Prince Albert Parkland Health Region Public Health Lactation Services
Who we are
An International Board Certified Lactation Consultant (IBCLC) has specialized skills in breastfeeding management and care. The letters IBCLC after a name means the person has completed the 3 to 5 year training program and exam showing they have demonstrated knowledge to:
- work together with mothers to prevent and solve breastfeeding problems
- collaborate with other members of the health care team to provide comprehensive care that protects, promotes and supports breastfeeding
- encourage a social environment that supports breastfeeding families
What we do
- Advocate for breastfeeding women, infants, children, families and communities
- Support mothers, infants, children, families, and communities to meet their breastfeeding needs and goals
- Counsel mothers and families on initiation, exclusivity and duration of breastfeeding
- Assist mothers through any difficulties or high risk situations
- Promote breastfeeding
- Educate by sharing current, evidence-based information in breastfeeding
- Empower mothers and families to manage breastfeeding challenges if they arise
How can we help you
Call us for assistance with:
- sore/cracked nipples
- ”not enough milk”
- plugged ducts
- weight gain concerns
- position and latch difficulties
- increasing milk supply
- managing growth spurts
- expressing and storing breast milk
- flat or inverted nipples
- any other breastfeeding questions or concerns
Tuesdays 9 a.m. - 11 a.m. and 1 p.m. - 3 p.m.
Thursdays 1 p.m. - 3 p.m.
2nd Floor McIntosh Mall
800 Central Avenue, Prince Albert
*Please refer to the calendars below to ensure clinic is open, or check on our Facebook page*
October 2016 Breastfeeding Clinic Calendar
November 2016 Breastfeeding Clinic Calendar
December 2016 Breastfeeding Clinic Calendar
Monday - Friday 8 a.m. to 5 p.m.
2nd floor LF McIntosh Mall
800 Central Avenue, Prince Albert
Other resources include:
The following catalogue has posters to promote breastfeeding. You can review the catalogue, and then place an order using the attached order form.
Poster Order Form.pdf
SKIN-TO-SKIN CONTACT FOR YOU AND YOUR BABY
Skin-to-skin means your baby is placed belly down, directly on your chest, right after she is
born. Your care provider dries her off, puts on a hat and covers her with a warm blanket and
gets her settled on your chest. The first hours of snuggling skin-to-skin let you and your
baby get to know each other. They also have important health benefits. If she needs to
meet the pediatricians first or if you deliver by c-section, you can unwrap her and cuddle
shortly after birth. Newborns crave skin-to-skin contact, but it’s sometimes overwhelming for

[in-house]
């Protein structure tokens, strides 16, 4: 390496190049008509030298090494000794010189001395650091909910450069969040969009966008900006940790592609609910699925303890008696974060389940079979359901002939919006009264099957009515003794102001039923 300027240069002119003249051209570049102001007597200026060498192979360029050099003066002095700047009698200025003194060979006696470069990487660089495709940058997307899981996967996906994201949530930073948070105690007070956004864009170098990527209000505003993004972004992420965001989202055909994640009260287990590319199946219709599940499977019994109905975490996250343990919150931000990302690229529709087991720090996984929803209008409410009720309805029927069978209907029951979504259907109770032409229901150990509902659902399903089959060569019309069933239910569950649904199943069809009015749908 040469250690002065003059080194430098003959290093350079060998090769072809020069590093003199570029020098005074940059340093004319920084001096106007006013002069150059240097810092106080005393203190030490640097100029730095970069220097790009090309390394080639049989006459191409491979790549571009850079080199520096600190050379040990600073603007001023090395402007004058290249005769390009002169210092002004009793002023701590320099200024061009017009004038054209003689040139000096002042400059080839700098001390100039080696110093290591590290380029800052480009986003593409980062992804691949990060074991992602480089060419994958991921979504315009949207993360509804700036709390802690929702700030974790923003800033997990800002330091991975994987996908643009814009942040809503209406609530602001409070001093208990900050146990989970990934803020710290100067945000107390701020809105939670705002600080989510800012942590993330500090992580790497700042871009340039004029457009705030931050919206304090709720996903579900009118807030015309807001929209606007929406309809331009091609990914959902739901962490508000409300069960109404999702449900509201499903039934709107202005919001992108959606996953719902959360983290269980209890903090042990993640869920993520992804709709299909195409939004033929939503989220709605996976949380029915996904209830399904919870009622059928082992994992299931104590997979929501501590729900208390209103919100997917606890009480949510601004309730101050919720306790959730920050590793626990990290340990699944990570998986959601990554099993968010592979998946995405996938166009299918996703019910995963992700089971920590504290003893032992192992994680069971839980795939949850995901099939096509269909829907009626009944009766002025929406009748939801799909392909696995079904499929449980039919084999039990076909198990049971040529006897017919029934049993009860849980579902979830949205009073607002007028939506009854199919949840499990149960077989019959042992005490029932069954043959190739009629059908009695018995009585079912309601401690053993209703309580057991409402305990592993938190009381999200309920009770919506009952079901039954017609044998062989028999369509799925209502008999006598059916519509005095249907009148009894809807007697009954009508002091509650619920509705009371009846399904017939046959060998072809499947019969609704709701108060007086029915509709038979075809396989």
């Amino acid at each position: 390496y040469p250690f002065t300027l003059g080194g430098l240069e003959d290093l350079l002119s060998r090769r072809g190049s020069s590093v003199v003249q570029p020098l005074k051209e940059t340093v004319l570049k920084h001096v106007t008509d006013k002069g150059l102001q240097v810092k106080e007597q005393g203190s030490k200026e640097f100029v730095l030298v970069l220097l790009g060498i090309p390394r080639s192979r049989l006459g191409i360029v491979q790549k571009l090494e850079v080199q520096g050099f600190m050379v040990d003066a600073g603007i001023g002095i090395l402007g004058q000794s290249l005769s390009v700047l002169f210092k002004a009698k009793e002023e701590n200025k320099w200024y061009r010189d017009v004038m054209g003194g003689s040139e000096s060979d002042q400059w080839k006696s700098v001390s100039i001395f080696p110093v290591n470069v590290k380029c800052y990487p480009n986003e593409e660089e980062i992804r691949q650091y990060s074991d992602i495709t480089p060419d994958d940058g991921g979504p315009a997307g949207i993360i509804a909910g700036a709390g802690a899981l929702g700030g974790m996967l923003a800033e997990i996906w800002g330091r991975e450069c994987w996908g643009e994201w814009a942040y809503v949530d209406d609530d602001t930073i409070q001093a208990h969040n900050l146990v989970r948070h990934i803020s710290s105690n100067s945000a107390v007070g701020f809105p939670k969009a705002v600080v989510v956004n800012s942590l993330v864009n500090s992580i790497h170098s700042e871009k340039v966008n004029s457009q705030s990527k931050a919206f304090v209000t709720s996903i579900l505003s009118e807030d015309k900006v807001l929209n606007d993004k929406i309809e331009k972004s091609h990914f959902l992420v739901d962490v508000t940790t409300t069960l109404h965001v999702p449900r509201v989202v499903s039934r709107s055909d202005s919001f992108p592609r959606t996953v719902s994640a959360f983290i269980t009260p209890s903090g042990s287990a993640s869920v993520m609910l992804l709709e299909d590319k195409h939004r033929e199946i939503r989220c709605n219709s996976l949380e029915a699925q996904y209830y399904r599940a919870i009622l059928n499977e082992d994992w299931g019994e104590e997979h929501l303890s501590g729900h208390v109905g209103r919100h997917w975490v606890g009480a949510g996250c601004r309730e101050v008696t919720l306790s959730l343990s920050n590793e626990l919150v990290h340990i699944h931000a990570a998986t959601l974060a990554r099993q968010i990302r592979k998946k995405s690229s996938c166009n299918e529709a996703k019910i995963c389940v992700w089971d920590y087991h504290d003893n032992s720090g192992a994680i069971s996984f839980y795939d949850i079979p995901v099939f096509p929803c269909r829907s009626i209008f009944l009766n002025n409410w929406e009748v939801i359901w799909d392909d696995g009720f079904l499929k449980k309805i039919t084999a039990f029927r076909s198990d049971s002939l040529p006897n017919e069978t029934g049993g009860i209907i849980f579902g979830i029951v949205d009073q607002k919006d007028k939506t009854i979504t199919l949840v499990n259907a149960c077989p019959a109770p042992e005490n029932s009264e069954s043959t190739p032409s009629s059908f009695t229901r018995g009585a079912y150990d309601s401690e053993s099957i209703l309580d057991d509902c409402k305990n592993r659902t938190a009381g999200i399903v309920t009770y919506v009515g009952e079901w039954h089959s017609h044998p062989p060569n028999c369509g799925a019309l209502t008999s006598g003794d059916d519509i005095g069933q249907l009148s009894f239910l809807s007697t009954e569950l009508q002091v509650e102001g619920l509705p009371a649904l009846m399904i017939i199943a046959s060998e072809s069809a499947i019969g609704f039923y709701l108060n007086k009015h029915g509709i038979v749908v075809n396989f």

new moms. It’s okay to start slowly as you get to know your baby.
A SMOOTH TRANSITION
Your chest is the best place for your baby to adjust to life in the outside world. Compared
with babies who are swaddled or kept in a crib, skin-to-skin babies stay warmer and calmer,
cry less and have better blood sugars.
Snuggling gives you and your baby a normal start for breastfeeding. Research studies have
shown that skin-to-skin babies breastfeed better. They also keep nursing an average of six
weeks longer. The American Academy of Pediatrics recommends that all breastfeeding
babies spend time skin-to-skin right after birth. Keeping your baby skin-to-skin in his first
few weeks makes it easy to know when to feed him, especially if he is a little sleepy.
SKIN-TO-SKIN BEYOND THE DELIVERY ROOM
Keep cuddling skin-to-skin after you leave the hospital – your baby will stay warm and
comfortable on your chest and the benefits for bonding, soothing and breastfeeding will
continue well after birth. Skin-to-skin can help keep your baby interested in nursing if he’s
sleepy. Dads can snuggle, too. Fathers and mothers who hold babies skin-to-skin help keep
them calm and cozy.
Skin-to-skin cuddling may affect how you relate with your baby. Researchers have watched
mothers and infants in the first few days after birth and they noticed that skin-to-skin moms
touch and cuddle their babies more.
ABOUT THE RESEARCH
Multiple studies over the past 30 years have shown the benefits of skin-to-skin contact. In all
the studies described here, mothers were randomly assigned to hold their babies skin-to-skin
or see them from a distance. For more information, see Anderson GC, GC. Moore, E.
Hepworth, J. Bergman, N. Early skin-to-skin contact for mothers and their healthy newborn
infants. [Systematic Review] Cochrane Pregnancy and Childbirth Group Cochrane Database
of Systematic Reviews, 2, 2005.
- Adapted from: Massachusetts Breastfeeding Coalition Breastfeeding Committee of Saskatchewan